Here is the entrance to the Chapel of Ananias. It is not right on the Street Called Straight but on a nearby narrow lane running parallel to it.

Chapel of Ananias, Damascus, Syria.

The entrance to the Chapel of Ananias.

Chapel of Ananias, Damascus, Syria.

The entrance to the Chapel of Ananias.

Now, as Mark Twain analyzed this:

Ananias did not wish to go at first, for he had heard of Saul before, and he had his doubts about that style of a "chosen vessel" to preach the gospel of peace. However, in obedience to orders, he went into the "street called Straight" (how he found his way into it, and after he did, how he ever found his way out of it again, are mysteries only to be accounted for by the fact that he was acting under Divine inspiration.) He found Paul and restored him, and ordained him a preacher; and from this old house we had hunted up in the street which is miscalled Straight, he had started out on that bold missionary career which he prosecuted till his death. It was not the house of the disciple who sold the Master for thirty pieces of silver. I make this explanation in justice to Judas, who was a far different sort of man from the person just referred to. A very different style of man, and lived in a very good house. It is a pity we do not know more about him.

I have given, in the above paragraphs, some more information for people who will not read Bible history until they are defrauded into it by some such method as this. I hope that no friend of progress and education will obstruct or interfere with my peculiar mission.

The Innocents Abroad, chapter 44

Chapel of Ananias, Damascus, Syria.

Interior of the Chapel of Ananias, a scan of a postcard.

The United Methodist Church in Paoli, Indiana. Paoli

You go in through that gate into a courtyard, through a modern office area maintained by a religious order, and down a narrow flight of stairs into the basement.

Into the basement? Did this Judas guy live in a basement?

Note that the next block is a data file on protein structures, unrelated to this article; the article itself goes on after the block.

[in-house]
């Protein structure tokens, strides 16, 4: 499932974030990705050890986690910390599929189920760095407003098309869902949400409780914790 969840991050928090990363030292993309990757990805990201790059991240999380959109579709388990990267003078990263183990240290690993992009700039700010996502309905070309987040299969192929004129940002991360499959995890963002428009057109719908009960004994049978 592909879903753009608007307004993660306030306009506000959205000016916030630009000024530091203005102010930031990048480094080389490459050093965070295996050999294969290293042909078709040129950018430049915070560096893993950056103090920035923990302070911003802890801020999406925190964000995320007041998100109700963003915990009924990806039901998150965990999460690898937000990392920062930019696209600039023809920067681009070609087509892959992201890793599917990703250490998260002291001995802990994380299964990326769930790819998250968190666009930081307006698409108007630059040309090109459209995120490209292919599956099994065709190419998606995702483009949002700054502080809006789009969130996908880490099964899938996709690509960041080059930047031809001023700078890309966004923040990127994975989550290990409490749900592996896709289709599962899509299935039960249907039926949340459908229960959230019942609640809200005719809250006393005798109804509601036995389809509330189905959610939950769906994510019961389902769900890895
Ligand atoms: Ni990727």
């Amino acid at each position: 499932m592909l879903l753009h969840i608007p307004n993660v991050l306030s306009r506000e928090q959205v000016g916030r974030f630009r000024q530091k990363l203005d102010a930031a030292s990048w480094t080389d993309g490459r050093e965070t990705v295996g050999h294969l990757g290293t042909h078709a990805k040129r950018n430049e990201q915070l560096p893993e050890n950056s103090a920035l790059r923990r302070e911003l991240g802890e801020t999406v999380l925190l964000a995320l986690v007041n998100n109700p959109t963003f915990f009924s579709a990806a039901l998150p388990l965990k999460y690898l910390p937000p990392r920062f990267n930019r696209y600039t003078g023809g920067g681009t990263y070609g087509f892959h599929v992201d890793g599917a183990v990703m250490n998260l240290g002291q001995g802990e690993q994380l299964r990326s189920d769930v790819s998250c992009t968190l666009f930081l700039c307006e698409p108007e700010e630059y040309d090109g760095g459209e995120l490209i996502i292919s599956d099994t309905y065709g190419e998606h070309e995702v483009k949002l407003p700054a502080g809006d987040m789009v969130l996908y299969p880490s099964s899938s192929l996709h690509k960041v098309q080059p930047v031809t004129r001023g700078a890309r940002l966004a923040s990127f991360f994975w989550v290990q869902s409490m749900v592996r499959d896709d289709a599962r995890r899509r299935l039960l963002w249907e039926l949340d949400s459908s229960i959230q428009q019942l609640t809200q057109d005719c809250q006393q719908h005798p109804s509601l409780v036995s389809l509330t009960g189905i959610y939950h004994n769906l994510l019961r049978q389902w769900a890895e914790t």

No, he lived in a city that has been densely populated for the intervening two thousand years. The average ground level has raised by six or seven meters through the buildup of trash and blown in dirt, so today's basements are previous ground-level homes and businesses.

If you're looking to buy a carpet in Damascus, Babel's Shop on the Street Called Straight has a good selection.

They made a sale — this carpet is now in my living room. From Beluchistan, wool-on-wool, woven around 1950-1955.

Babel's Shop, Damascus, Syria.

Anas at Babel's Shop, with what is soon to be my Beluchistan carpet.

Babel's Shop, Damascus, Syria.

Exterior of Babel's Shop on the Street Called Straight near Bab Sharqi. If you seem genuinely interested in the street level showroom, they pull a hanging kilim aside to reveal a narrow staircase to the real showroom upstairs, behind those wooden shutters.

Business card for Babel's Shop, the Street Called Straight, Damascus, Syria.

How does a Damascus dealer come to have a decades-old carpet from the Iran - Pakistan - Afghanistan triple border region?

Shi'a Islam, the predominant faith in Iran, emphasizes the hajj as one of the Five Pillars of Islam. But unlike in Sunni Islam, the Shi'ites venerate saints, positive examples, and often undertake pilgrimages to visit the tombs or birthplaces of especially holy figures.

An Iranian family made a pilgrimage to Damascus, and brought along some of their carpets to sell while in Damascus to finance the trip.

As for buying a carpet in Damascus... There will be lots of talking. Lots of little glasses of hot tea, brought upstairs by the uncle seen here. The initial price named will be quite high. Interesting, perhaps, in a purely academic sense, but of course far more than you would be able to pay, and you aren't really looking for a carpet anyway.